- Source: fsb.org
Treliant can help firms with the regulatory compliance objectives surrounding the crypto assets and crypto market activities in designing and implementing a plan aligned to your objectives and risk-based needs.
The FSB has published two sets of high-level recommendations for the regulation, supervision, and oversight of crypto asset and stable coin activities.
These high-level recommendations reflect the feedback comments from the Feb 2022 and Oct 2022 public consultation to addressing the potential financial stability risks posed by crypto assets and stablecoins by introducing an appropriate regulatory, supervisory, and oversight framework at a jurisdictional level.
The final recommendations draw on the implementation experiences of jurisdictions and build on the principles – ‘same activity, same risk, same regulation’; high-level and flexible; and technology neutral – that informed the consultative framework. In light of the crypto market events over the last year that exposed the “intrinsic volatility and structural vulnerabilities” of crypto assets and crypto markets, the FSB has strengthened both sets of high-level recommendations in three areas:
- Ensuring adequate safeguarding of client assets;
- Addressing risks associated with conflicts of interest; and
- Strengthening cross-border cooperation.
The recommendations focus on addressing risks to financial stability and do not comprehensively cover all specific risk categories related to crypto-asset activities such as: AML/CFT; data privacy; cyber security; consumer and investor protection; market integrity; competition policy; taxation; monetary policy; monetary sovereignty, and other macroeconomic concerns. It is worth noting that Central Bank Digital Currencies (CBDCs), i.e., Central Bank liabilities, are not subject to these recommendations.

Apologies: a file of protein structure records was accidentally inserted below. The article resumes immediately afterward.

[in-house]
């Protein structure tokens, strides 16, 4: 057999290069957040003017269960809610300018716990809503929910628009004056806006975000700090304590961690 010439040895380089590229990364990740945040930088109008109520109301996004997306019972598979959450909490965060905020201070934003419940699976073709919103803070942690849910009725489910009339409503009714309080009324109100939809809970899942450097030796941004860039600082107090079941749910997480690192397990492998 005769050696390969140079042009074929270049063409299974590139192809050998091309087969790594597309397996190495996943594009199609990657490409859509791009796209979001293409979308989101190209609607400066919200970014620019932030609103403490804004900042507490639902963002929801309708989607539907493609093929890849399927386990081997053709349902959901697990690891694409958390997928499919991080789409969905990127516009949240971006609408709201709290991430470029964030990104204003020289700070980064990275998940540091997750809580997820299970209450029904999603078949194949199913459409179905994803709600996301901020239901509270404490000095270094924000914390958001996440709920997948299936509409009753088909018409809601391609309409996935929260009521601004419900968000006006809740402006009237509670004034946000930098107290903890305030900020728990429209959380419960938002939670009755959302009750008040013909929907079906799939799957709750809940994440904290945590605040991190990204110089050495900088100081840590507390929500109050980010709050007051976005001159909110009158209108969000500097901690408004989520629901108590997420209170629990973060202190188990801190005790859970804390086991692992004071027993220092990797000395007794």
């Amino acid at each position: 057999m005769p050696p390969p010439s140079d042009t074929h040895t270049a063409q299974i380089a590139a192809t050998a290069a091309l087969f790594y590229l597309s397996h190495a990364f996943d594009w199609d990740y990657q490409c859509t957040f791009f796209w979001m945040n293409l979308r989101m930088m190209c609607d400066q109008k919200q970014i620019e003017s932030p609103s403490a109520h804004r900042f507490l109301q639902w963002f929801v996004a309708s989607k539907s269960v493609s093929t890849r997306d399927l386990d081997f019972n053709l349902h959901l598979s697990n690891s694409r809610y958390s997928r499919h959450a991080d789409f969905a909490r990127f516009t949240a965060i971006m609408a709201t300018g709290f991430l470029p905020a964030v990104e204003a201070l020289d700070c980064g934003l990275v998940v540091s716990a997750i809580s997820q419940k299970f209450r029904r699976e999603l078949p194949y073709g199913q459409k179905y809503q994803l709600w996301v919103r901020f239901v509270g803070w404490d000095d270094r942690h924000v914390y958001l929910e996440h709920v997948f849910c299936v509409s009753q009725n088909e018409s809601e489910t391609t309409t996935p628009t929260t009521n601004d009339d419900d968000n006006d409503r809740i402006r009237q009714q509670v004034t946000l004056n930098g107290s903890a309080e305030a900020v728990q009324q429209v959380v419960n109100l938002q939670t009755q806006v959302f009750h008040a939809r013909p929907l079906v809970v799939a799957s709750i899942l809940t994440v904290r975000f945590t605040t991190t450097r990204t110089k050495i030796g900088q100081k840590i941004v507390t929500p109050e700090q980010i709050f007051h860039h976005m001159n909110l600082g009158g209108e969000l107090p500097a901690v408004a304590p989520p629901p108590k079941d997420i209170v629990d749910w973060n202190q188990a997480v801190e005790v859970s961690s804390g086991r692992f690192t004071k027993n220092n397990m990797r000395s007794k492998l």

FSB has outlined nine recommendations for the regulation, supervision, and oversight of crypto-asset activities and crypto markets.
- Regulatory powers and tools – authorities should have adequate resources to regulate, supervise, and oversee crypto-asset activities and markets and enforce relevant laws and regulations.
- General regulatory framework – authorities should have in place comprehensive regulatory rules and policies applicable to crypto asset activities, issuers, and service providers proportionate to their risk, size, complexity, and system importance.
- Cross-border cooperation, coordination, and information sharing – aimed to facilitate a shared understanding of the risks and activities of crypto assets, issuers, and service providers across jurisdictions in normal times and in times of stress.
- Governance – with particular emphasis on clear and direct lines of responsibility and accountability for all functions and activities they are conducting.
- Risk management – that addresses all material risks associated with the crypto-asset activities.
- Data collection, recording, and reporting – have robust frameworks, including systems and processes, for collecting, storing, safeguarding, and timely and accurate reporting of data including relevant policies and procedures.
- Disclosures – to users and relevant stakeholders comprehensive, clear and transparent information regarding their governance framework, operations, risk profiles, and financial conditions.
- Addressing financial stability risks arising from interconnections and interdependencies – both within the crypto-asset ecosystem, as well as between the crypto-asset ecosystem and the wider financial system.
- Comprehensive regulation of crypto asset service providers with multiple functions – including facilitating transactions, settlement and clearing, non-custodial and custodial wallet provisioning, market-making, lending and borrowing, proprietary trading, and issuance, etc.
In terms of next steps, FSB will continue to coordinate international regulatory and supervisory approaches for crypto-asset activities by end of 2024. By end of 2025, FSB intends to review the implementation of the recommendations in consultation with the relevant SSBs (standard setting bodies) and international organizations.
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